- With all the connected devices in healthcare environment, wireless networking capacity has become a priority for IT teams in hospitals.
One solution being proposed by the CBRS Alliance is to use shared spectrum in the 3.5 GHz band for in-building 4G LTE cellular service. Members of the alliance include AT&T, Comcast, Charter, Ericsson, Google, Intel, Nokia, Qualcomm, Ruckus, and Verizon.
Early next year, CBRS Alliance expects to begin offer in-building cellular service in the 3.5 GHz citizens band radio spectrum (CBRS) that the FCC opened up to wireless broadband use for industrial applications, such as healthcare, in 2015 and recently approved high-speed cellular services to operate in the band.
“The work that has been done by the CBRS Alliance is about enabling that spectrum sharing, but still protecting those players that have the need and the use of the spectrum traditionally,” explained CBRS Alliance Executive Director Alan Ewing.
The US Navy currently uses the 3.5 GHz band for its radar systems on the coasts. CBRS has put technical mechanisms in place to prevent its cellular service from interfering with the Navy and other incumbent users, Ewing told HITInfrastructure.com.
Using the CBRS Alliance’s OnGo Wireless technology, hospitals can set up and run their own in-building networks using the 3.5 GHz band and standard 4G LTE cellular technology, he related.
“The hospital could be running a private LTE network at a slightly different channel that would be dedicated to just the doctors being able to record chart information, or review medical information about patients, or share information back and forth among themselves or the hospital's data management systems,” Ewing said.
“The RF environment in any building, hospitals in particular, are very complex. As things begin to move to sensors that are in the rooms themselves and connected devices that are assisting medical professionals, that environment becomes more and more congested,” he added.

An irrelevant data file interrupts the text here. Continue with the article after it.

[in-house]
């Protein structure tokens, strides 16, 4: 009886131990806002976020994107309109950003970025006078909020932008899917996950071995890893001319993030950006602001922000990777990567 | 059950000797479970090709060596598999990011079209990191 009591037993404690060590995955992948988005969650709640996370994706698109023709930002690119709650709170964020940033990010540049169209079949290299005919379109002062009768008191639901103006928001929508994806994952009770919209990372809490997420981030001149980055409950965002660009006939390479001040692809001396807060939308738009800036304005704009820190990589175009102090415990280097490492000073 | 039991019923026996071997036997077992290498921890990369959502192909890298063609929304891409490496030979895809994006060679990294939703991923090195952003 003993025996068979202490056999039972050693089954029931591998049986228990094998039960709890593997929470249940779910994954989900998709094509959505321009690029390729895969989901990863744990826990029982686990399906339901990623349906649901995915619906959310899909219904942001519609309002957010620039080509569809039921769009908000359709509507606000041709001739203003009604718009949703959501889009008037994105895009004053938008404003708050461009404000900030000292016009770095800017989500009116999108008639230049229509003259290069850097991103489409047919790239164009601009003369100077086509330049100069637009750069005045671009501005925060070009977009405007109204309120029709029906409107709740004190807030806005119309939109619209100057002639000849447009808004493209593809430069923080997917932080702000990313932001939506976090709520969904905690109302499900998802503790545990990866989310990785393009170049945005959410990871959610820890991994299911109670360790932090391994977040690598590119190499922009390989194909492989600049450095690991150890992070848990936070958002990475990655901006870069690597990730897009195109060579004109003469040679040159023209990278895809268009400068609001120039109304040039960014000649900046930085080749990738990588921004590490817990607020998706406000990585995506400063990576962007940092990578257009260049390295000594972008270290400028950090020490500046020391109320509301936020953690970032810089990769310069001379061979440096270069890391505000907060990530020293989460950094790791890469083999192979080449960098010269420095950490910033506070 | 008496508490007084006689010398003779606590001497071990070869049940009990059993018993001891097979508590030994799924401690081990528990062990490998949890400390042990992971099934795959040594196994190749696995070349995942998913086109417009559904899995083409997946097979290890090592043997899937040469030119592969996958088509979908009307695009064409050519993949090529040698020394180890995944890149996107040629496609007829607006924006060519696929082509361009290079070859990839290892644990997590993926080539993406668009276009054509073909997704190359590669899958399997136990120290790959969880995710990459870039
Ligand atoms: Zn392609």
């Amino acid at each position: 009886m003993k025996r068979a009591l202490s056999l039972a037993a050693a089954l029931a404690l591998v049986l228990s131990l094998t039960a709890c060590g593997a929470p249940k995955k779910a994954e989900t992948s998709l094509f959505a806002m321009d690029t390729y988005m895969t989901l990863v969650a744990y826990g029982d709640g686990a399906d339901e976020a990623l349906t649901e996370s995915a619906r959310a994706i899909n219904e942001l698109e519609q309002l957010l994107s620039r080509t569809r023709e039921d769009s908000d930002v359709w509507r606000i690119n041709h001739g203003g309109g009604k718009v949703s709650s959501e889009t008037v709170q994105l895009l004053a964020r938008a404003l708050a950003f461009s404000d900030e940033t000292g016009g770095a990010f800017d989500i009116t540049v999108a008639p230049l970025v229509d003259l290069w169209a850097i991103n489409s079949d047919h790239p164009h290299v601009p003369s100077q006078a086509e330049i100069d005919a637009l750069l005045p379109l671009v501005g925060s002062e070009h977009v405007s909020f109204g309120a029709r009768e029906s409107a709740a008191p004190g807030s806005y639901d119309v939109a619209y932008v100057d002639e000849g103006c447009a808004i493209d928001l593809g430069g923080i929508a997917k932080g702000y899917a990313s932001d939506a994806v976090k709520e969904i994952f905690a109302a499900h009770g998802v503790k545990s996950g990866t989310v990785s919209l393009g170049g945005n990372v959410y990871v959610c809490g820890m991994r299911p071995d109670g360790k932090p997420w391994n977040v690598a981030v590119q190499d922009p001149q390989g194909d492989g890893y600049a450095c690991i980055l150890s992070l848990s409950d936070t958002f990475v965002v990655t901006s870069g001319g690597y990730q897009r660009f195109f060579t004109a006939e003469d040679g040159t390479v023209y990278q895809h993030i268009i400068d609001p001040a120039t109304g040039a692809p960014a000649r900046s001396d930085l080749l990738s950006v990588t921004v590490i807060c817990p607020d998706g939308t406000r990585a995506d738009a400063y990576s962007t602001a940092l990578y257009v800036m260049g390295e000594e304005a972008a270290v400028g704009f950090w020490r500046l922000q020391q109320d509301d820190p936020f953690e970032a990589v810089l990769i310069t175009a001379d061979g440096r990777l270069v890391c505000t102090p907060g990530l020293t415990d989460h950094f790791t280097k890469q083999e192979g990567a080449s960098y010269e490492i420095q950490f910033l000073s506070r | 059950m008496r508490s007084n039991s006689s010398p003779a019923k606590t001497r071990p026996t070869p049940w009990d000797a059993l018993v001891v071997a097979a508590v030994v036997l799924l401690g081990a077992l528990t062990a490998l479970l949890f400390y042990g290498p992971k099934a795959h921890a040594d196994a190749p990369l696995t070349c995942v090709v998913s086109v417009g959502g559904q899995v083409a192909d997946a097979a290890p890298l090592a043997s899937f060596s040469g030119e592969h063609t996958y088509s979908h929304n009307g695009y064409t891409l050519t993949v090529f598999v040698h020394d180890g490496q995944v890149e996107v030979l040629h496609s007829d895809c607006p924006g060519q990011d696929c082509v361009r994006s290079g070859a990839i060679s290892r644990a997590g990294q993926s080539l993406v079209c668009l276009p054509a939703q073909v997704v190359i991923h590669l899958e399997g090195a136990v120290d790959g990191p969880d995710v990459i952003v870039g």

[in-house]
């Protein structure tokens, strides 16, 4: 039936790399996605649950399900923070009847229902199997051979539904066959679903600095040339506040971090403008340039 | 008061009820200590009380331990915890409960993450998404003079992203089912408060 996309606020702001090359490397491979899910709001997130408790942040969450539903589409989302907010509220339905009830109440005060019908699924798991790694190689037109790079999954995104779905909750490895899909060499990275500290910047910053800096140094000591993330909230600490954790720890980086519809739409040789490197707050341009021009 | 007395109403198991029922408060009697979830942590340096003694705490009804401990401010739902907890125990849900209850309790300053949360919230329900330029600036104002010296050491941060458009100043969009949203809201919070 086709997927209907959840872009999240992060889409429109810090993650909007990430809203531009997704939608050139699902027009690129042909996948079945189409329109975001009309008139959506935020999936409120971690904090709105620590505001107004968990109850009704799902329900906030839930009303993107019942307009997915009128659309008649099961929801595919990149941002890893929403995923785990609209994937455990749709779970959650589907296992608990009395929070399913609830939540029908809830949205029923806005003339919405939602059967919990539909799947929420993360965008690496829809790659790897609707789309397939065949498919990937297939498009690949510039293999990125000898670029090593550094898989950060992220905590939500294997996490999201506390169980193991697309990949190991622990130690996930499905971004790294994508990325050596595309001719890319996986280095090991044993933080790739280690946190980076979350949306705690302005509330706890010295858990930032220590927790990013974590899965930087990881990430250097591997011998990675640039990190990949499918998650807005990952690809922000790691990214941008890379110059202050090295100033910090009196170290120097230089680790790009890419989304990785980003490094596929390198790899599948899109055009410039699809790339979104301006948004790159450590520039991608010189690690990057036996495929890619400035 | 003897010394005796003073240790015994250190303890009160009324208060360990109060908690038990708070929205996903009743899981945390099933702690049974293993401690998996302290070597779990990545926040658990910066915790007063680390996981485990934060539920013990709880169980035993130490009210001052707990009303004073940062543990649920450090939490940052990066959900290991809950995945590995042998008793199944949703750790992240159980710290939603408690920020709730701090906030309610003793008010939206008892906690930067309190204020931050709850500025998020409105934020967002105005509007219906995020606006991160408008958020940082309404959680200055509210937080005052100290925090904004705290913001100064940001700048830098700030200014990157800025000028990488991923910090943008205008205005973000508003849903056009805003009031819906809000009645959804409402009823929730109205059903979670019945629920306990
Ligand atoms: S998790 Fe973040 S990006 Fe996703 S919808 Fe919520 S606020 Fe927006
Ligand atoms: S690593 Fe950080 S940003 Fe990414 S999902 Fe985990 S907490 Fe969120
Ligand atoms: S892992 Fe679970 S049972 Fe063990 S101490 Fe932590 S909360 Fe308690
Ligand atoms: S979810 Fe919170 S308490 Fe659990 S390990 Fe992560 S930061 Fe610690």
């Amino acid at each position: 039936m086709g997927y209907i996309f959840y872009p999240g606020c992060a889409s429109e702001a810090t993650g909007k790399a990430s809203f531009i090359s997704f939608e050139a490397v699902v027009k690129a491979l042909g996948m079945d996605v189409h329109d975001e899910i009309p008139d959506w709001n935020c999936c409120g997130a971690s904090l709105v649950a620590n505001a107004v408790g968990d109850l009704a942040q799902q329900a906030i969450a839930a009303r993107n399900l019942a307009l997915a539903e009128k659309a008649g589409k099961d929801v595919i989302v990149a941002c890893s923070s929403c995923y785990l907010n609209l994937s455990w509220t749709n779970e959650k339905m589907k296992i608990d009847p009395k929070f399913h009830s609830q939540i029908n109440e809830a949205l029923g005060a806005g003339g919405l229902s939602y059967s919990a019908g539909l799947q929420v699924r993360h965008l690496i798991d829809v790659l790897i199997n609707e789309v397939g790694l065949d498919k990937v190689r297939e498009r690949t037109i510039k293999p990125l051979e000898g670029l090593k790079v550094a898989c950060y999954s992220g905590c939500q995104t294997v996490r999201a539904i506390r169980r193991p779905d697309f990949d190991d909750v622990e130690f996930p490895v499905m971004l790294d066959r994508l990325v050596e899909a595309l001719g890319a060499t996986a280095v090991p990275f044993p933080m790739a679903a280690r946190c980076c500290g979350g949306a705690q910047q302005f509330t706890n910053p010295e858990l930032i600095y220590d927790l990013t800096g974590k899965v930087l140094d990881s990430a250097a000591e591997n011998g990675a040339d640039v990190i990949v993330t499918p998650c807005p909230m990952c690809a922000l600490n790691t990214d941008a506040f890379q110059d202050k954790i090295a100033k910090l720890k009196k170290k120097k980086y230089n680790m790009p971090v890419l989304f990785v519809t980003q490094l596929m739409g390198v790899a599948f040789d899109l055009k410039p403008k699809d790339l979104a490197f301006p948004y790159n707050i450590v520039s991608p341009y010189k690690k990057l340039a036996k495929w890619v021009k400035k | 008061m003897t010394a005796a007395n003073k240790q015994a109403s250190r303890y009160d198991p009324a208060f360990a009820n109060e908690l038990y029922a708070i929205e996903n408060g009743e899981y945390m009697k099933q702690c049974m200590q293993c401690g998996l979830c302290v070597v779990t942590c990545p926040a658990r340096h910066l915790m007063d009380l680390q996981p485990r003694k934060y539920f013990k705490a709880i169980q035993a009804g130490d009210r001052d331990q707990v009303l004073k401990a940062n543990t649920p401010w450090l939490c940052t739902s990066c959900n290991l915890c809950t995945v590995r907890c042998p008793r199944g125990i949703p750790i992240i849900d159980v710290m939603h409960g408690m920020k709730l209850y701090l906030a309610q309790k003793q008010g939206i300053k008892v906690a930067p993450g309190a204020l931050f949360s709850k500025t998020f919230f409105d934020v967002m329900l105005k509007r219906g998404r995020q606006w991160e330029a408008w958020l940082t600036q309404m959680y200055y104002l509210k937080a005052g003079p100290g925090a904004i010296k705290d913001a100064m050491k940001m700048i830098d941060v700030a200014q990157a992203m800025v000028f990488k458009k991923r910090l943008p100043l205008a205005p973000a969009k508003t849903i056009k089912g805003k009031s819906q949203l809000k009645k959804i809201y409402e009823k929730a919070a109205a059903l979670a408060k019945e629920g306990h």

“We're very aware of the need for connectivity in the building so that patients, patients' families, and doctors can stay connected in the traditional ways with their phones for both voice and data, but also being able to bring better data solutions for the purposes of moving information that is critical to healthcare between connected devices, health monitoring devices, etc.,” Ewing said.
Using the OnGo network, medical staff and administrators can securely communicate and send sensitive medical files. Patients and their families can use the wireless broadband capability for communication and entertainment.
Ewing related that CBRS is still in discussions with the FCC about when the initial deployments of OnGo will occur. “When the initial deployments happen, the floodgates really open. This very valuable piece of spectrum that resides at 3.5 GHz suddenly becomes available for not just in-building use, but also an enormous number of use cases that OnGo can support,” he said.
“Having something like OnGo become available really is going to address the lack of connectivity that occurs in big buildings in general, and hospitals in particular,” he related.
Ewing explained that LTE cellular is more secure as a data transfer technology than Wi-Fi, a major concern for healthcare organizations sending and receiving PHI.
The OnGo 4G LTE cellular network would operate alongside the existing Wi-Fi wireless network in the hospital or other healthcare facility.
“The 3.5 GHz spectrum is a new chunk of commercial spectrum, so the congestion issue and that security issue are fundamentally addressed. Wi-Fi will always have its place. This is not meant to supplant Wi-Fi as a technology or supplant Wi-Fi availability, but to augment and build upon the expectations the consumers have about connectivity,” he explained.
Using a private OnGo network, users would still be able to connect with an outside cellular network, such as AT&T or Verizon, Ewing related.
“We will be providing this private secure network capability for all kinds of purposes, including data exchange and voice communicatino for doctors, nurses, even maintenance staff. I think is really exciting from that perspective. We're really looking forward to seeing the wide adoption of this next year,” Ewing concluded.